Thanks to MIT Students, You May Never Have to Touch Your Smartphone Screen Again
Local company launches technology that lets users activate programs using “gesture control.”
Germaphobes rejoice, because soon, consumers may not have to tap away at their smartphones and tablets using their fingers in order to type out an email and send text messages—at least that’s the goal of developers and researchers out of the Massachusetts Institute of Technology.
Founders and creators of 3dim, a company launched by P.h.D students at the school, are trying to change the way people interact with devices by introducing “the next wave of smart input” through gesture control technology.
As Andrea Colaco, one of the company’s co-founders, explains it, 3dim will “dissolve” the boundaries and constraints between the digital and physical world. “We are starting to see a lot of devices that have restrained touch displays. It’s the de facto standard. [Our product] will morph that into a more natural way of input,” she says.
Using 3dim’s “breakthrough technology,” Colaco says users will be able to type on their smartphones using keyboards that are digitally displayed on hard surfaces, rather than clicking at letters on tiny screens. The technology will also allow people to change songs, play video games and sift through apps seamlessly using simple hand and finger movements.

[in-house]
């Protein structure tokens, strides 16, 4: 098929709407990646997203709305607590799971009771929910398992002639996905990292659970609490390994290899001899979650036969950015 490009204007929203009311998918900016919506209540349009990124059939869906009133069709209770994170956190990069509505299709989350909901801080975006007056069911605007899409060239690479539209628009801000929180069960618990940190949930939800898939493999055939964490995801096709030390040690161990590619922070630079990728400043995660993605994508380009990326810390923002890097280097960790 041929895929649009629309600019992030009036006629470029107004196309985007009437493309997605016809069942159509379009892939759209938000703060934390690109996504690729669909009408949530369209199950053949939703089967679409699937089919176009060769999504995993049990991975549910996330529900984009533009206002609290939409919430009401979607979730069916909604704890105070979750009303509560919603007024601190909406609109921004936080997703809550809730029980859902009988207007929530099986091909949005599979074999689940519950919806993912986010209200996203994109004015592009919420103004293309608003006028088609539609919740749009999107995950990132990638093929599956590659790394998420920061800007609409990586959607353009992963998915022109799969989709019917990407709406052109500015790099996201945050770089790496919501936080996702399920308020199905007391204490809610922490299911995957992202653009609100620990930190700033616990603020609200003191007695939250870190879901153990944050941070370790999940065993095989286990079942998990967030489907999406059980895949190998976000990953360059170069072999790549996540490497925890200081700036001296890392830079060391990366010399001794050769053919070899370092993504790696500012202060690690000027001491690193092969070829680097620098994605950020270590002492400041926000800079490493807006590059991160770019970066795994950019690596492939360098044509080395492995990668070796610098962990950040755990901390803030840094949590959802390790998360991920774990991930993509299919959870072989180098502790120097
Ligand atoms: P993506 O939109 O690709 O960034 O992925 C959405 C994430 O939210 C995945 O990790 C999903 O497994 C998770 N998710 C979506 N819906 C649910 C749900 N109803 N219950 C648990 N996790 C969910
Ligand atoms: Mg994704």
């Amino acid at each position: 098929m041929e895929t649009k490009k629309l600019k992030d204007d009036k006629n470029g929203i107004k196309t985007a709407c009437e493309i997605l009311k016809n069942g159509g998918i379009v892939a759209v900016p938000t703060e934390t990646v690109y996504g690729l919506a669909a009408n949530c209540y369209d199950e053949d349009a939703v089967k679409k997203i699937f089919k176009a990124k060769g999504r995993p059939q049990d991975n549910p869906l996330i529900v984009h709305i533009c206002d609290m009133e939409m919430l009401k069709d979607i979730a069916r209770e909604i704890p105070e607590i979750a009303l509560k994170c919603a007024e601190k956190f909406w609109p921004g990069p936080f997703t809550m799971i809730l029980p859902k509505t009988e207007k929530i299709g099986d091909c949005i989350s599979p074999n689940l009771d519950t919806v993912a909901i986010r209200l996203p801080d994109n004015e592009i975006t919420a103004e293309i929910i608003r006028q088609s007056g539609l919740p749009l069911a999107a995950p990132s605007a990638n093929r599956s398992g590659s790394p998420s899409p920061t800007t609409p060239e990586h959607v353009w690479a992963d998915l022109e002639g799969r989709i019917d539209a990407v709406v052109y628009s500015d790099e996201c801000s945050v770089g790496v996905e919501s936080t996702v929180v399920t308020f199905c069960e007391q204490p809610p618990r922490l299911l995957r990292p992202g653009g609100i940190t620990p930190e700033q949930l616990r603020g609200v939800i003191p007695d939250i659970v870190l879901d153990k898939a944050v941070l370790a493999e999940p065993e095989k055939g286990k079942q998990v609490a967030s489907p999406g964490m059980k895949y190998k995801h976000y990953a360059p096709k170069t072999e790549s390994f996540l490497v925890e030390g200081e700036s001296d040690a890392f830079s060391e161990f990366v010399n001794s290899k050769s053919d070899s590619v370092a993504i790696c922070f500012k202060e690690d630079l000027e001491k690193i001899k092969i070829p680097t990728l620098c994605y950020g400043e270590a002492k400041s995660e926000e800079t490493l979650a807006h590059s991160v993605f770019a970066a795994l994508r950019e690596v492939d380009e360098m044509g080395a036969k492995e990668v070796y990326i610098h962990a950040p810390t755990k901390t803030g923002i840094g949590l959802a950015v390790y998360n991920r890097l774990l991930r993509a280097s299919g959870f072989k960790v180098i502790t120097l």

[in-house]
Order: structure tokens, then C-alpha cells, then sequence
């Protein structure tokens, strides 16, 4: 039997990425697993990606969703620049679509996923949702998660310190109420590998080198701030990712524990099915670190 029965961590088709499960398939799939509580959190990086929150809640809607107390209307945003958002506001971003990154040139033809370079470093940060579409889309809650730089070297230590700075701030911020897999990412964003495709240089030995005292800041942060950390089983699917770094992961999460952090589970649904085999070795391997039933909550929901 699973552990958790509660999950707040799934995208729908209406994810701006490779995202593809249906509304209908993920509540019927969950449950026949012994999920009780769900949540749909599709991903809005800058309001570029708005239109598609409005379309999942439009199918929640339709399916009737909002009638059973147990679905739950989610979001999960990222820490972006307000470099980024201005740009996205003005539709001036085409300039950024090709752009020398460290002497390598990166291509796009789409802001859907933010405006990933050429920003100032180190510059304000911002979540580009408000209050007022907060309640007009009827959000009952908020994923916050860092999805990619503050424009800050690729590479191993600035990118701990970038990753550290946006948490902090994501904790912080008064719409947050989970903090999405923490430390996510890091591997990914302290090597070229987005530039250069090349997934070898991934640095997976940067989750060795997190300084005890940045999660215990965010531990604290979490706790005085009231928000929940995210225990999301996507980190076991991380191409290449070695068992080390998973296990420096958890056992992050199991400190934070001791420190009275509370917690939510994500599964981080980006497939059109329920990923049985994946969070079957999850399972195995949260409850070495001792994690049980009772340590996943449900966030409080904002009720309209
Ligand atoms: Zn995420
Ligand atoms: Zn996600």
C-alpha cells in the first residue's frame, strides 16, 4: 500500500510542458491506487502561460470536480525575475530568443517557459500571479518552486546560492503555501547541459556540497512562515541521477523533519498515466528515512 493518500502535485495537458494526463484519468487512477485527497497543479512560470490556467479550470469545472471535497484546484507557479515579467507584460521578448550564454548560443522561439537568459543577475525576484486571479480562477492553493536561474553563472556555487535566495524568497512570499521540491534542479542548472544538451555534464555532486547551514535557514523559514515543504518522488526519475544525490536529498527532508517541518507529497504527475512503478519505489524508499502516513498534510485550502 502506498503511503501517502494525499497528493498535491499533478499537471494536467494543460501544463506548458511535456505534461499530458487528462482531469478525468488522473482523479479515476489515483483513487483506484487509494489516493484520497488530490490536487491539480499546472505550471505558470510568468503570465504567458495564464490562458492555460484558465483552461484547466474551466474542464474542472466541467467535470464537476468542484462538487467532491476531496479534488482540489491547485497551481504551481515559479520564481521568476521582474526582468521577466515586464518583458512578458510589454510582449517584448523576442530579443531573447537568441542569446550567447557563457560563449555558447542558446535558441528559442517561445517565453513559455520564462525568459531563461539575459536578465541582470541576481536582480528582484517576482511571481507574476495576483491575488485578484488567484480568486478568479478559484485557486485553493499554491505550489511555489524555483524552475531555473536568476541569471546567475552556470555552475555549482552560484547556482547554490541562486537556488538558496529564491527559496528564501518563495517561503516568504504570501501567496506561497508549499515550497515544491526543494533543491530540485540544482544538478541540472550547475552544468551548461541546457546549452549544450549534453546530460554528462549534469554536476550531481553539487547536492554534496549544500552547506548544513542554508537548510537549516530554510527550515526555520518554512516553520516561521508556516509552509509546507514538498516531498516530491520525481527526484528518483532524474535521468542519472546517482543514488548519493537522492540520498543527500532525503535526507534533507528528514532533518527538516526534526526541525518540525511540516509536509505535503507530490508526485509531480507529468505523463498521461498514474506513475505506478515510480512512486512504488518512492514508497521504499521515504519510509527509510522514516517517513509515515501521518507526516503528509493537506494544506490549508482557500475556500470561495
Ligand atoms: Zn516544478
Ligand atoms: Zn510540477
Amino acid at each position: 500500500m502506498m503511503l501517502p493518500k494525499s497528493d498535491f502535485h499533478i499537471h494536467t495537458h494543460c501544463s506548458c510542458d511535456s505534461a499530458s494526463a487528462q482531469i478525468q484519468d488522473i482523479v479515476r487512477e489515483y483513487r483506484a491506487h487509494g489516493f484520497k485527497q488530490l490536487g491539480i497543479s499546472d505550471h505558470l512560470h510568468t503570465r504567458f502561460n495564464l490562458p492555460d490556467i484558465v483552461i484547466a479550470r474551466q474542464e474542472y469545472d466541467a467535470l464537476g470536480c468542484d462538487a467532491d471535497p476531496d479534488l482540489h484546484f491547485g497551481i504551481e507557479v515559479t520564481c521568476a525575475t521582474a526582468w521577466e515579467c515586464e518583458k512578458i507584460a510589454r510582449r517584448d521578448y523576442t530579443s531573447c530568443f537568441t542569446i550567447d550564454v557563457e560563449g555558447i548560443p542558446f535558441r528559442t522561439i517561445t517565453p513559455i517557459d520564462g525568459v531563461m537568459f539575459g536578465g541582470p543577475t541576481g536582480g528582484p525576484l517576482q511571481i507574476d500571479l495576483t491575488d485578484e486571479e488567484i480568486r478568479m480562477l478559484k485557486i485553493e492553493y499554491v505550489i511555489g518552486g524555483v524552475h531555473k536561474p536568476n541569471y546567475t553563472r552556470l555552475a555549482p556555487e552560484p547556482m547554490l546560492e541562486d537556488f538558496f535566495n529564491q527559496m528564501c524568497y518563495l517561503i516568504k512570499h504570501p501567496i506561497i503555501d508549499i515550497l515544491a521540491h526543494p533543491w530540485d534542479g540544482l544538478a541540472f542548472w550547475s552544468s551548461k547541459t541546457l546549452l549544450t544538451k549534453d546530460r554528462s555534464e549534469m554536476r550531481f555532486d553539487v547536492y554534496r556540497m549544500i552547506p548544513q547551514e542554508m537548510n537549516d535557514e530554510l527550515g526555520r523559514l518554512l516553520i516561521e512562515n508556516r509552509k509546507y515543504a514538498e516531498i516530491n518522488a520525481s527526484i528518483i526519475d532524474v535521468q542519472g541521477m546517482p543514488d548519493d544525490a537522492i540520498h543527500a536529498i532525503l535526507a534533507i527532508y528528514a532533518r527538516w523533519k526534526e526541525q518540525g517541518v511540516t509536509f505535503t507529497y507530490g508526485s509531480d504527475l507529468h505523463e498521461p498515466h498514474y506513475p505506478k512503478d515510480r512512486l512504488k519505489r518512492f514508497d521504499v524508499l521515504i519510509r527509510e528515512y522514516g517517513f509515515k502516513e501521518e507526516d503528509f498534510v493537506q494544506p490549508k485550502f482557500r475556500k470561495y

The six-person team, who recently took home a $100,000 prize at MIT’s Entrepreneurship Competition, says their patent-pending technology unleashes “natural interaction by providing the first accurate 3d gesture sensor for the battery-powered mobile device market…making reliable gesture control on the go possible for the first time,” and essentially replacing “touch.”
Colaco says prize money from the MIT contest will help “significantly move the needle” forward at the company’s headquarters in Cambridge, calling it “a youthful injection” into their firepower to further develop the product, however, they have already been meeting with major phone and tablet manufacturers who are eager to pick up their concept and introduce it to their products. “We have interest from a few manufacturers. We want to get the product out there and take it forward fulltime,” says Colaco. She says the immediate next step is to work with manufacturers that have specific “use cases” in mind, and be able to work with them to make the technology the right fit. “There is always a joint development angle that needs to happen,” she says.
Once a deal comes through, and using the technology becomes the norm when using smartphones, tablets, and products like Google Glass, eliminating the need to touch screens and tap devices, Colaco says she hopes it will help consumers free up some time—and their hands. “One of the things we want to help users do is improve productivity on the go… We believe by off loading interaction from the display screen it will let people get a lot more out of their devices,” she says.
Below is a video that explains how the technology developed by 3dim works: